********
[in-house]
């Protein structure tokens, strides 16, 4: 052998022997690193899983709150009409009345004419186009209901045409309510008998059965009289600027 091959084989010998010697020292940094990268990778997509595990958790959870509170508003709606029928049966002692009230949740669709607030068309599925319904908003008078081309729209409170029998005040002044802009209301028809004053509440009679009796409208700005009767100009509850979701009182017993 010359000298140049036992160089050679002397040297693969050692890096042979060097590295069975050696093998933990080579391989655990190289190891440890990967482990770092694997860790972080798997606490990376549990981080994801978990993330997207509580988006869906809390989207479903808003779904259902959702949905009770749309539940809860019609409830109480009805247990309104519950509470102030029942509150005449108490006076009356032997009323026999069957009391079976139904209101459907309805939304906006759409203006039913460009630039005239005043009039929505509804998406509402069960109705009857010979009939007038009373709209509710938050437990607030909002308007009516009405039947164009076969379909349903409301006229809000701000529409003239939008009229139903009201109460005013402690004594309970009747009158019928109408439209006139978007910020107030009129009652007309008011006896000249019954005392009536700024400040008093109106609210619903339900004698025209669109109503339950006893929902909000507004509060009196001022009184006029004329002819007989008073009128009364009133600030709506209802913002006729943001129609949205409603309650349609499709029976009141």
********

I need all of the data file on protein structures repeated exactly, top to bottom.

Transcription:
[in-house]
């Protein structure tokens, strides 16, 4: 052998022997690193899983709150009409009345004419186009209901045409309510008998059965009289600027 091959084989010998010697020292940094990268990778997509595990958790959870509170508003709606029928049966002692009230949740669709607030068309599925319904908003008078081309729209409170029998005040002044802009209301028809004053509440009679009796409208700005009767100009509850979701009182017993 010359000298140049036992160089050679002397040297693969050692890096042979060097590295069975050696093998933990080579391989655990190289190891440890990967482990770092694997860790972080798997606490990376549990981080994801978990993330997207509580988006869906809390989207479903808003779904259902959702949905009770749309539940809860019609409830109480009805247990309104519950509470102030029942509150005449108490006076009356032997009323026999069957009391079976139904209101459907309805939304906006759409203006039913460009630039005239005043009039929505509804998406509402069960109705009857010979009939007038009373709209509710938050437990607030909002308007009516009405039947164009076969379909349903409301006229809000701000529409003239939008009229139903009201109460005013402690004594309970009747009158019928109408439209006139978007910020107030009129009652007309008011006896000249019954005392009536700024400040008093109106609210619903339900004698025209669109109503339950006893929902909000507004509060009196001022009184006029004329002819007989008073009128009364009133600030709506209802913002006729943001129609949205409603309650349609499709029976009141």